After the better part of two days on the road, M. and I arrived this afternoon at a Homestead Suites hotel in Salt Lake City, where I will be attending the CESNUR conference.
The trip started off on a sour note, because my previously trusty-if-aging G4 PowerBook laptop developed a series disk-access problem on Monday night, taking the last version of my paper with it.
So, fellow professors, if your students say that the computer crashed the night before their papers were due, sometimes they might be telling the truth. (On the other hand, “grandmother’s funeral” is probably made up.)
I will be reading partly from handwritten notes on Friday, I suspect.
We began with a long detour to Colorado Springs to drop the PowerBook off at Voelker Research, where the service techs considered it gravely and offered a 50/50 chance of data recovery in five or six days.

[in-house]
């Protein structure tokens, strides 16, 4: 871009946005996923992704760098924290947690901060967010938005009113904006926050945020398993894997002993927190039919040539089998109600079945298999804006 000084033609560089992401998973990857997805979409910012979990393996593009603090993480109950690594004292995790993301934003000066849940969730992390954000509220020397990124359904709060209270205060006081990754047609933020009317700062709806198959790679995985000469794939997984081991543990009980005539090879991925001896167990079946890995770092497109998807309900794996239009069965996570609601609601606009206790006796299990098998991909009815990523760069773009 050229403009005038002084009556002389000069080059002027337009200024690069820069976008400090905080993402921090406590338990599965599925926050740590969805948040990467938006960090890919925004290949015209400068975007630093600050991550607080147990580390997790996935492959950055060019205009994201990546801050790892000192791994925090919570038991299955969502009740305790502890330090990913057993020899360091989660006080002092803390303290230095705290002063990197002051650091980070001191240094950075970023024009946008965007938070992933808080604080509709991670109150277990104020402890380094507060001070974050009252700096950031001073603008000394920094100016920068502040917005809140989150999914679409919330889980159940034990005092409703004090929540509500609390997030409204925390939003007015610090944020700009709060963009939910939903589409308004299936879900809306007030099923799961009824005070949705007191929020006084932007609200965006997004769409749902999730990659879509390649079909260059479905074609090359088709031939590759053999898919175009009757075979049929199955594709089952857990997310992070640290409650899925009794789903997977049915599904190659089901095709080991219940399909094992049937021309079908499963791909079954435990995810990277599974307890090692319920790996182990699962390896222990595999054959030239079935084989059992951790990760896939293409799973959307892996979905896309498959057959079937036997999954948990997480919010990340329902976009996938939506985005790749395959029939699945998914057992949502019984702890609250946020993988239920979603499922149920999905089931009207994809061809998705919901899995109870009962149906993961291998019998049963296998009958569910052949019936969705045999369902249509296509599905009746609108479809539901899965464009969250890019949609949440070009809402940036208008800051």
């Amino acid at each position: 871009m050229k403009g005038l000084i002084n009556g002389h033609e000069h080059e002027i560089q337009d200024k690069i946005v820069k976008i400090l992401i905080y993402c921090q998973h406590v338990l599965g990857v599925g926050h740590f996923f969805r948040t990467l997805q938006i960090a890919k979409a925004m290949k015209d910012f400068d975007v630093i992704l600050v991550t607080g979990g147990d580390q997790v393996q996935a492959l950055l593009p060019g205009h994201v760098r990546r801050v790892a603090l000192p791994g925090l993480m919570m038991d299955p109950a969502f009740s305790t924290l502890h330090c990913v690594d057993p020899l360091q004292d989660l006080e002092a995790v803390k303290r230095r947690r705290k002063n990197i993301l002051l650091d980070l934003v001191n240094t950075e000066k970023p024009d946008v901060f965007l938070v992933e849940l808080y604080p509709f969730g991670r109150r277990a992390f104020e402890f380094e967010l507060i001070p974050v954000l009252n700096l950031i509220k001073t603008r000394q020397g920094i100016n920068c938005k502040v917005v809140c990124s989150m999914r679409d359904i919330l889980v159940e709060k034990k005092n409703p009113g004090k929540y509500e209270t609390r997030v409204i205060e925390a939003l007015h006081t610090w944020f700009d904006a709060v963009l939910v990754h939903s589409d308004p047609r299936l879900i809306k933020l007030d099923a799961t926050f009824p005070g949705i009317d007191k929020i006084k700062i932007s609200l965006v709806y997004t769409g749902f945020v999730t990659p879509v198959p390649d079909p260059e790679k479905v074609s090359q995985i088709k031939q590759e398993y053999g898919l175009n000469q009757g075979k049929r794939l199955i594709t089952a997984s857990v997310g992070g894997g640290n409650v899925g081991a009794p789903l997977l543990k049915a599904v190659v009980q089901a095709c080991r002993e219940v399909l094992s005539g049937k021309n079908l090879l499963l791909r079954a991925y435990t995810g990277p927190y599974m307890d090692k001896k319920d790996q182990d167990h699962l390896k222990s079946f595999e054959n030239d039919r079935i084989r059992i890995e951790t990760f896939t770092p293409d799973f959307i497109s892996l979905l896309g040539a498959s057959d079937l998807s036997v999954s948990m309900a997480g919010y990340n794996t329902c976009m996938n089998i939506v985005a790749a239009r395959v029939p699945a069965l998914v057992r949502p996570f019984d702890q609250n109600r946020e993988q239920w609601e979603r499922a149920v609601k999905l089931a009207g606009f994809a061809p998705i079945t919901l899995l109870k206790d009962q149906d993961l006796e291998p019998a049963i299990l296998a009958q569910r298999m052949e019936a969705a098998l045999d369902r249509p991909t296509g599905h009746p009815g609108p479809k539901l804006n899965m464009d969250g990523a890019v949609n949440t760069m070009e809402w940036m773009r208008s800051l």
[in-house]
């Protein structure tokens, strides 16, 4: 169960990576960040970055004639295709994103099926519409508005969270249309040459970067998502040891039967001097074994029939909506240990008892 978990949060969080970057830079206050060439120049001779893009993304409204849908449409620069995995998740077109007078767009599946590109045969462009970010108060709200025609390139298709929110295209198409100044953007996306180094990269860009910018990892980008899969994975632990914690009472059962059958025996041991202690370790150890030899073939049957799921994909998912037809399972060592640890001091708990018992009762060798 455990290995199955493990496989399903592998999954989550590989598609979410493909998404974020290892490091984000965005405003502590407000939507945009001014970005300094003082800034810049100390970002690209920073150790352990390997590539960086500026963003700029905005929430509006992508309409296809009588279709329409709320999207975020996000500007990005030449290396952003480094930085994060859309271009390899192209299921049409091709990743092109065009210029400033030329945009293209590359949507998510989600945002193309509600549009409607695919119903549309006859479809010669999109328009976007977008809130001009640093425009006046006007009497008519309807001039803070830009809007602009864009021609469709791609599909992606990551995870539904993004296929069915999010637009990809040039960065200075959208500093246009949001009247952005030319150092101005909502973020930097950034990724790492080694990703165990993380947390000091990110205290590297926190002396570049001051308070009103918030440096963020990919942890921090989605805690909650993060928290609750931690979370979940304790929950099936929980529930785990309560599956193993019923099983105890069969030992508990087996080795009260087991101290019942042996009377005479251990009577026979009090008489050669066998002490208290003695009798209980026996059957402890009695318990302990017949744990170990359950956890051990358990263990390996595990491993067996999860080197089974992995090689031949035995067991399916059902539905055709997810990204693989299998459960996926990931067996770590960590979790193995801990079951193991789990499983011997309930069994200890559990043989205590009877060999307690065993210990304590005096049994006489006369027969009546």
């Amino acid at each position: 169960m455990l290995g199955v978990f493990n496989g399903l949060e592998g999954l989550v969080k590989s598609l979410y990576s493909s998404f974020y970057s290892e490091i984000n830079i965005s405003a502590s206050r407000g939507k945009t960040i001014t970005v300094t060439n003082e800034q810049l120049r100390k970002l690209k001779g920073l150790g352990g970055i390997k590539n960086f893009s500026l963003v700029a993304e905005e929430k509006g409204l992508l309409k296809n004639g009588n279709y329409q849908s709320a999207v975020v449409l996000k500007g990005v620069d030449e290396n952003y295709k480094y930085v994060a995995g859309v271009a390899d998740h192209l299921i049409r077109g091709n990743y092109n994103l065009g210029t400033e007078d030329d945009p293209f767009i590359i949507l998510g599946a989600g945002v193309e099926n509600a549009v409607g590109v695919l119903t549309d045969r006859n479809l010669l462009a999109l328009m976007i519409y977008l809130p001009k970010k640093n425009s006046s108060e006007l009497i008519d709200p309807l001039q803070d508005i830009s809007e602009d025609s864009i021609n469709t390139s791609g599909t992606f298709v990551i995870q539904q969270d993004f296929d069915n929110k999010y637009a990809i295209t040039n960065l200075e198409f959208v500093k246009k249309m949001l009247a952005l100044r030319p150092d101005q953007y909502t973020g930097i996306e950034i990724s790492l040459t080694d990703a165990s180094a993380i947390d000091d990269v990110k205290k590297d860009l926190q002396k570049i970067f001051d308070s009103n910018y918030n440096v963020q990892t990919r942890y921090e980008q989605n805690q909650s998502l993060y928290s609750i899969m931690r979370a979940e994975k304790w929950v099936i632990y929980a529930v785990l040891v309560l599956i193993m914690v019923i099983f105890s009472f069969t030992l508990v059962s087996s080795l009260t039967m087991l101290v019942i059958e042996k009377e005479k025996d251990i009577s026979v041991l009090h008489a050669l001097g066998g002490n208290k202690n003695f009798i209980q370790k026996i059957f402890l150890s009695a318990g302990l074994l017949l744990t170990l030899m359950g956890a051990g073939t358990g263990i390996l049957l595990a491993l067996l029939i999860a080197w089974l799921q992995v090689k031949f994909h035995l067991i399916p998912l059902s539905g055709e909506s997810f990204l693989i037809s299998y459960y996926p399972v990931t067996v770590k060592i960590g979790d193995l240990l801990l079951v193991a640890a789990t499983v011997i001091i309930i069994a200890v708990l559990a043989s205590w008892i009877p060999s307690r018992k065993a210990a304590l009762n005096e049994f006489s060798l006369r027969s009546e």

Ah, Colorado Springs, where there is no east-west through highway and never has been. Eventually by a series of zigs and zags known to locals we cleared town about 2 p.m. Then Ute Pass, Wilkerson Pass, Hoosier Pass, Vail Pass and westward into the desert until we finally called it a day in the motel oasis of Green River, Utah.
Every time I go through Green River I more and more get the feeling that it is picking up the people who cannot afford to live in trendier Moab.
Weirdly, it was raining in Green River today. That must be an event. It turned the land a darker shade of tan.
In fact, it’s raining all over Utah, as witness the photo of the hotel’s back garden, which looks semi-tropical. I was happy to drop the bags, pop the top off a bottle of Polygamy Porter (which ought to be the official beer of CESNUR), and relax.
M. has discovered that Whole Foods, Nordstrom’s, Barnes & Noble, a public library, and a large park are all within about two blocks, so she has everything she needs, she says.